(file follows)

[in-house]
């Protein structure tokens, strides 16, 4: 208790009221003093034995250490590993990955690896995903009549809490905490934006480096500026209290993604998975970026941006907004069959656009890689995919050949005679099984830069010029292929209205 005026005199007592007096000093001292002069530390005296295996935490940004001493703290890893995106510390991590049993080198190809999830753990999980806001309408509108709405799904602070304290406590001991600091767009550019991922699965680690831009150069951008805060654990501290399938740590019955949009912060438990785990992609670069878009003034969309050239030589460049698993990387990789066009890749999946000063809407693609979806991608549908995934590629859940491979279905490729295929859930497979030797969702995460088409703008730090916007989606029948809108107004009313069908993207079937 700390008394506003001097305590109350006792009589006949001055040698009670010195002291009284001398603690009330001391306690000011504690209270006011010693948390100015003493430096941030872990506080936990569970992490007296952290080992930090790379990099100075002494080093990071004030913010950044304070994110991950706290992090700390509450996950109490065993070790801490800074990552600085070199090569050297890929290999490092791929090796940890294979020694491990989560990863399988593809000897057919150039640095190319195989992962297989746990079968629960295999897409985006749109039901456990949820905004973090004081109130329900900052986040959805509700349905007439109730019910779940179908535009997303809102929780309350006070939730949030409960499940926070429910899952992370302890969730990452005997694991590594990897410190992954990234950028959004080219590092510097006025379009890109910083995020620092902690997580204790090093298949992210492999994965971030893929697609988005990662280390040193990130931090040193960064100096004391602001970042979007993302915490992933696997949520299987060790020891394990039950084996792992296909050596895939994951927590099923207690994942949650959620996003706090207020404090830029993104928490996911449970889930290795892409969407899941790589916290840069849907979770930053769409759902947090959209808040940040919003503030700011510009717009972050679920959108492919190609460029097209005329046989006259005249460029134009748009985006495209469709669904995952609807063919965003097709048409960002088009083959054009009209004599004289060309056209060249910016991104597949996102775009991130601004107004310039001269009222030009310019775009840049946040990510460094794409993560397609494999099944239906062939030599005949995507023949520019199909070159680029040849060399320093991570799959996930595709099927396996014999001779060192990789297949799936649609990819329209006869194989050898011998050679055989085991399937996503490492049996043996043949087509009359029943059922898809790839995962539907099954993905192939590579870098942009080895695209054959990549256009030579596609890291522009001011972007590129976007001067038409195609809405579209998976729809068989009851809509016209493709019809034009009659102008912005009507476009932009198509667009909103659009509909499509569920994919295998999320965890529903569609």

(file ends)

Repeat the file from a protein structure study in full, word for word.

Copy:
[in-house]
């Protein structure tokens, strides 16, 4: 208790009221003093034995250490590993990955690896995903009549809490905490934006480096500026209290993604998975970026941006907004069959656009890689995919050949005679099984830069010029292929209205 005026005199007592007096000093001292002069530390005296295996935490940004001493703290890893995106510390991590049993080198190809999830753990999980806001309408509108709405799904602070304290406590001991600091767009550019991922699965680690831009150069951008805060654990501290399938740590019955949009912060438990785990992609670069878009003034969309050239030589460049698993990387990789066009890749999946000063809407693609979806991608549908995934590629859940491979279905490729295929859930497979030797969702995460088409703008730090916007989606029948809108107004009313069908993207079937 700390008394506003001097305590109350006792009589006949001055040698009670010195002291009284001398603690009330001391306690000011504690209270006011010693948390100015003493430096941030872990506080936990569970992490007296952290080992930090790379990099100075002494080093990071004030913010950044304070994110991950706290992090700390509450996950109490065993070790801490800074990552600085070199090569050297890929290999490092791929090796940890294979020694491990989560990863399988593809000897057919150039640095190319195989992962297989746990079968629960295999897409985006749109039901456990949820905004973090004081109130329900900052986040959805509700349905007439109730019910779940179908535009997303809102929780309350006070939730949030409960499940926070429910899952992370302890969730990452005997694991590594990897410190992954990234950028959004080219590092510097006025379009890109910083995020620092902690997580204790090093298949992210492999994965971030893929697609988005990662280390040193990130931090040193960064100096004391602001970042979007993302915490992933696997949520299987060790020891394990039950084996792992296909050596895939994951927590099923207690994942949650959620996003706090207020404090830029993104928490996911449970889930290795892409969407899941790589916290840069849907979770930053769409759902947090959209808040940040919003503030700011510009717009972050679920959108492919190609460029097209005329046989006259005249460029134009748009985006495209469709669904995952609807063919965003097709048409960002088009083959054009009209004599004289060309056209060249910016991104597949996102775009991130601004107004310039001269009222030009310019775009840049946040990510460094794409993560397609494999099944239906062939030599005949995507023949520019199909070159680029040849060399320093991570799959996930595709099927396996014999001779060192990789297949799936649609990819329209006869194989050898011998050679055989085991399937996503490492049996043996043949087509009359029943059922898809790839995962539907099954993905192939590579870098942009080895695209054959990549256009030579596609890291522009001011972007590129976007001067038409195609809405579209998976729809068989009851809509016209493709019809034009009659102008912005009507476009932009198509667009909103659009509909499509569920994919295998999320965890529903569609």